Open letter: ‘It’s time we stopped putting our children on trial’

Auckland club Uni-Mount Bohemian have done away with using player trials to decide which children should benefit the most from club and coaching resources. The club’s Director of Football explains why …

By Altan Ramadan

With the regular 2023 football season long over, we are now enjoying warmer climes, longer days and weekends with family and friends.

However, the end of one season also signals the start of anxiety and tension for thousands of young aspiring players.

This will build to a crescendo as the inevitable happens in early 2024.

This is when the high priests of football, clipboard in hand, pass their expert judgment upon young futures.

Some kids will survive for another 12 months. Many, unfortunately, will not.

I’m talking, of course, about the nonsensical and outdated practice of putting kids through the ritual of trials.

In the Merriam-Webster Dictionary, “ritual” is defined as “done in accordance with social custom or normal protocol”.

The practice of trials is just that: an historical custom repeated year in and year out and is accepted protocol to separate players based on some perceived, arbitrary benchmark.

Here in New Zealand, the practice of ability grouping, or “streaming” in educational settings, is another accepted norm.

However, is it beneficial for all our students?

World-renowned in her field, Auckland University professor and researcher Christine Rubie-Davies, MNZM, who specializes in high-expectation teaching, would argue otherwise.

Christine Rubie-Davies.

She says:

“Students who are placed in ability groups learn different things depending on what group they are in.

“Students in high-ability groups are often given stimulating, challenging, and engaging activities, whereas students in low-ability groups are given repetitive, skill-based, and low-level tasks.

“Put simply, students in these different groups learn more or less because they are getting more or less opportunity to learn.” [1]

Sound familiar?

It should, because the situation is no different in football clubs up and down the country.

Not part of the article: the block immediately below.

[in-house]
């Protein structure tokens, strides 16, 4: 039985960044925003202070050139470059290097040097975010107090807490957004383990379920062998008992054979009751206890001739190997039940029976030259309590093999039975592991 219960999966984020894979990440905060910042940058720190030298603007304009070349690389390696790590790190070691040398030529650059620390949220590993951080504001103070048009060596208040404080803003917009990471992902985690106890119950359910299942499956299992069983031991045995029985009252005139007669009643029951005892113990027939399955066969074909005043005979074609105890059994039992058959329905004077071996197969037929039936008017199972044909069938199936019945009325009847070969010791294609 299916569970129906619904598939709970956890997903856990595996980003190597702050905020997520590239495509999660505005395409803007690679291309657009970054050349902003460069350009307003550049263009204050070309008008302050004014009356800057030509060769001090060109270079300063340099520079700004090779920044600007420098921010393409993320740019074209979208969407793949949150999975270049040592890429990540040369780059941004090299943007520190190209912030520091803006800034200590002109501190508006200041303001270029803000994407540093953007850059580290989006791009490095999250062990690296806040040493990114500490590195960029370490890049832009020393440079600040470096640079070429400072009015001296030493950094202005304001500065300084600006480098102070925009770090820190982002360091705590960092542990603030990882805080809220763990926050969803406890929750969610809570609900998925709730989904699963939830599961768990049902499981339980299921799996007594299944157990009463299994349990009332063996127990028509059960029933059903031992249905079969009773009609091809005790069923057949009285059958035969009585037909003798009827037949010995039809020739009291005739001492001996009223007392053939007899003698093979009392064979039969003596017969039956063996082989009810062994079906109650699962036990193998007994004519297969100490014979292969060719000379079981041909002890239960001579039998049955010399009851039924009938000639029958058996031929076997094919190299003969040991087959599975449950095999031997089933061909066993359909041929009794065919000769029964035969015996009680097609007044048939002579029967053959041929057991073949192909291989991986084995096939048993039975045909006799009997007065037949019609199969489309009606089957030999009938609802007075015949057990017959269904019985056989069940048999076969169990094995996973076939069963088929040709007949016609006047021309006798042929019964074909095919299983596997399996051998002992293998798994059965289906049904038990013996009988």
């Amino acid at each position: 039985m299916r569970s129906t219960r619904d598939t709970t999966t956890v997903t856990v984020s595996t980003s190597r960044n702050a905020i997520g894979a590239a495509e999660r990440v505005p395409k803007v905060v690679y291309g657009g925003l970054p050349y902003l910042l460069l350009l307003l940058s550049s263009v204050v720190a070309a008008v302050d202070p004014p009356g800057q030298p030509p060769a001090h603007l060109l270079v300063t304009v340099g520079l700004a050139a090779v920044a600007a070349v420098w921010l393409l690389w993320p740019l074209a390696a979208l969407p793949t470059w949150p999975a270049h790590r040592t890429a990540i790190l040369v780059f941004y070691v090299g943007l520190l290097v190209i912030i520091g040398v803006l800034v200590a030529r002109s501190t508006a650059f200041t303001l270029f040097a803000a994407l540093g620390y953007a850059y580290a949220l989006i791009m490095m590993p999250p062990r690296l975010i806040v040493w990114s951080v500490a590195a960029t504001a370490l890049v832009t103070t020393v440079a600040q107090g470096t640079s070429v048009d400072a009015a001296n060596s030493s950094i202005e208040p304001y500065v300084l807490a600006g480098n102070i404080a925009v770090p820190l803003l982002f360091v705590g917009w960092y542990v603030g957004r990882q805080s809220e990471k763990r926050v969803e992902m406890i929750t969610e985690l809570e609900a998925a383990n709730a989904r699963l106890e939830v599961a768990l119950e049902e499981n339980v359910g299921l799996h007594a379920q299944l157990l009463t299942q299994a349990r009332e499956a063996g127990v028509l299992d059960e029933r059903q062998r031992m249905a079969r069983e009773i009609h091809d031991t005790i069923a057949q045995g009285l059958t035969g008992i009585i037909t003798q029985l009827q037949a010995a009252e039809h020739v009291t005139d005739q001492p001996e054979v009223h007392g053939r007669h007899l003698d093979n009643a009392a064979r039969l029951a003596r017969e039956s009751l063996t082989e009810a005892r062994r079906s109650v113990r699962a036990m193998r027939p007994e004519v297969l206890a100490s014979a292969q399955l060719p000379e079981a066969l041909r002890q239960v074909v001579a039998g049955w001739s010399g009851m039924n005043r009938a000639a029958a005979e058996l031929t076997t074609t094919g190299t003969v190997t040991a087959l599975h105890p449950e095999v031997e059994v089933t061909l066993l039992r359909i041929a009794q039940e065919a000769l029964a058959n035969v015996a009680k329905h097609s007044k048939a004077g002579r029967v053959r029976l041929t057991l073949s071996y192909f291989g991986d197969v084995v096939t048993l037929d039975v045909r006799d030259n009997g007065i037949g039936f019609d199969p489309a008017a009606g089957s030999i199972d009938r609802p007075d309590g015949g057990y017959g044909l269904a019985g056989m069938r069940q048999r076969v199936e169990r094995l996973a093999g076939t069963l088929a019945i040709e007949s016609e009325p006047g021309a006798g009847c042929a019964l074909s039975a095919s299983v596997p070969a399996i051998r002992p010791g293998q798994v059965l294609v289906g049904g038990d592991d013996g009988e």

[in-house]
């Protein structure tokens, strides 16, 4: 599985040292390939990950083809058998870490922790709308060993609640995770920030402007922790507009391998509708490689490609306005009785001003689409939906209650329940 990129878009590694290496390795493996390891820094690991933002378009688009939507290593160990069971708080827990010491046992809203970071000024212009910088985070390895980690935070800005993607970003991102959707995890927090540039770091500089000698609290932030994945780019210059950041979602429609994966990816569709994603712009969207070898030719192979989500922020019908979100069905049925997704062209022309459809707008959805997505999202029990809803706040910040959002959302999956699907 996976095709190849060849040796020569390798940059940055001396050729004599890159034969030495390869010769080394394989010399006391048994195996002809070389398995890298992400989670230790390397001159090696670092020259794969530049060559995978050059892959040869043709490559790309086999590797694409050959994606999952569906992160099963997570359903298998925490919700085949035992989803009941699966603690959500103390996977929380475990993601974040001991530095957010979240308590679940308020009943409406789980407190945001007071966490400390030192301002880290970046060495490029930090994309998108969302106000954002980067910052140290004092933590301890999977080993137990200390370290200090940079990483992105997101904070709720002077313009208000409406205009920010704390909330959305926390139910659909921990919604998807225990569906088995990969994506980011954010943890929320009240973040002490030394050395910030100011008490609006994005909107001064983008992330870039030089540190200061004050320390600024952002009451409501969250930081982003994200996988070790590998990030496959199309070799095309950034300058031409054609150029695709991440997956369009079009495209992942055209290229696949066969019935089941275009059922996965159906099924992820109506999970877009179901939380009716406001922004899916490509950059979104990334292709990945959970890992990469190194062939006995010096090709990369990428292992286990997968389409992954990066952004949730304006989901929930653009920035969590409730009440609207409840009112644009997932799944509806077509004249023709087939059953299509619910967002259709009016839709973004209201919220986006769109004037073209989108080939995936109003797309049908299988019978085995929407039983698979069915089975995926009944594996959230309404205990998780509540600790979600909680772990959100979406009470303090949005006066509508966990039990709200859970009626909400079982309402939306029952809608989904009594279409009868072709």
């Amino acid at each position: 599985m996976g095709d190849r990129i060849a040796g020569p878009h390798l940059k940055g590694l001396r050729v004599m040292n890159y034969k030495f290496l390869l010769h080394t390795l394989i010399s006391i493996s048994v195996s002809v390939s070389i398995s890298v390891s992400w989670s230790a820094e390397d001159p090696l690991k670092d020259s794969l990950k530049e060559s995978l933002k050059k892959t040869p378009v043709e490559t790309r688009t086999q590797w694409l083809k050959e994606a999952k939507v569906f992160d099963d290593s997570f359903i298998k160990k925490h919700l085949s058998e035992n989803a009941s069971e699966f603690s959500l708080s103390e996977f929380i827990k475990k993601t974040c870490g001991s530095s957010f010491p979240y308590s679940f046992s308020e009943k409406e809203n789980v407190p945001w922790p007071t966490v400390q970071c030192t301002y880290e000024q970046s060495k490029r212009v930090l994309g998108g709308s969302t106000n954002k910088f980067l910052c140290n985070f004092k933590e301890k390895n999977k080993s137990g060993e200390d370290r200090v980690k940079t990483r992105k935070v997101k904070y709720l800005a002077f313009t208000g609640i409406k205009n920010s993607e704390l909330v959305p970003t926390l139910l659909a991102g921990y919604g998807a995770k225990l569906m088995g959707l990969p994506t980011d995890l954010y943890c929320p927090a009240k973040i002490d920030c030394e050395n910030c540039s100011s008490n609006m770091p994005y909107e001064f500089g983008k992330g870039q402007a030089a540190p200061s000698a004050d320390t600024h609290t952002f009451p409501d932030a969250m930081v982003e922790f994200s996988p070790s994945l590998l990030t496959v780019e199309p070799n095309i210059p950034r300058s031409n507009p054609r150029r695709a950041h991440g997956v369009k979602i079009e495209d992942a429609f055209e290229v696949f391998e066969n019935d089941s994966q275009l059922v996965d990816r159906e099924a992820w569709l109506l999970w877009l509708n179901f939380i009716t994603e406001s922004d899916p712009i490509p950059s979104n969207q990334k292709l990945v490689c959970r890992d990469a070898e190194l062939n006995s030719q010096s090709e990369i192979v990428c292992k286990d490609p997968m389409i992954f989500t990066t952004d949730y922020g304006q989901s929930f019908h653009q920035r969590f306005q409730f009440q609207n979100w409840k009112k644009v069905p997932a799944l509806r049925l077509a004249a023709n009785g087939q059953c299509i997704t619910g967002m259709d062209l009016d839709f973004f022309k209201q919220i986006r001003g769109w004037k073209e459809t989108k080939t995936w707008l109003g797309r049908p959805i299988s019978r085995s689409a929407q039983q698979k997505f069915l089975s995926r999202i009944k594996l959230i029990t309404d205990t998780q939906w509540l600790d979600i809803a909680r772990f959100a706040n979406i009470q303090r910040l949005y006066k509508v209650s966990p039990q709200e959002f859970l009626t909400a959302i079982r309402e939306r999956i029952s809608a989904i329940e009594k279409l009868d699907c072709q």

The minority of players deemed to have potential and “talent” on the back of trials are given the vast majority of club resources, including accredited coaches, more frequent trainings and competition matches.

The vast majority of kids, however, are left with a well-meaning but often ill-equipped parent, with one training a week and even less game time.

With this disparity in learning opportunities, is it any wonder that those in the selected group progress more quickly, reinforcing the idea that the coach was right to select them?

This self-fulfilling prophecy is known as the Pygmalion Effect and is a well-studied phenomenon in educational psychology.

In his YouTube video below, Trevor Ragan defines this effect as one in which “our labels and expectations can become self-fulfilling prophecies.”

That is, adult or teacher expectations for their students can, and often do, determine their learning outcomes.

What has all of this got to do with football?

A lot, actually. Taking the viewpoint that our training sessions are essentially an open-air classroom, we have taken the research of Christine Rubie-Davies and others, and incorporated it into our development programmes.

Thus, at Uni-Mount Bohemian AFC, we have promised to hold high expectations for all our young athletes.

Remaining steadfast to our ethos of ‘Football For All’, we do not, and will not, hold player trials.

Taking this one step further, we have flipped the trial process on its head by putting coaches, not players, on trial.

Players turn up to a training session; they assess the coach’s ability to provide an engaging, safe and enjoyable learning environment.

If they like what they experience, they stay.

If not, they seek fulfilment elsewhere.

All our players then train together, play together and learn together.

The result of this innovative approach has been a joy to behold, laying the foundations for the astounding progress and development of all our young players.

At Uni-Mount Bohemian AFC, the precedent has been set.

It is time for all clubs to join us in ending the historical ritual of putting children on trial.

It can be done. It should be done for the betterment of all our young athletes.

Main photo credit: istockphoto Matimix.



Altan Ramadan

Altan Ramadan has been the Director of Football at Auckland club Uni-Mount Bohemian since 2016. He is an OFC/NZF B Licence coach and is the founder and director of coaching at Top Flight Football Academy. He is a former national age group international for New Zealand.

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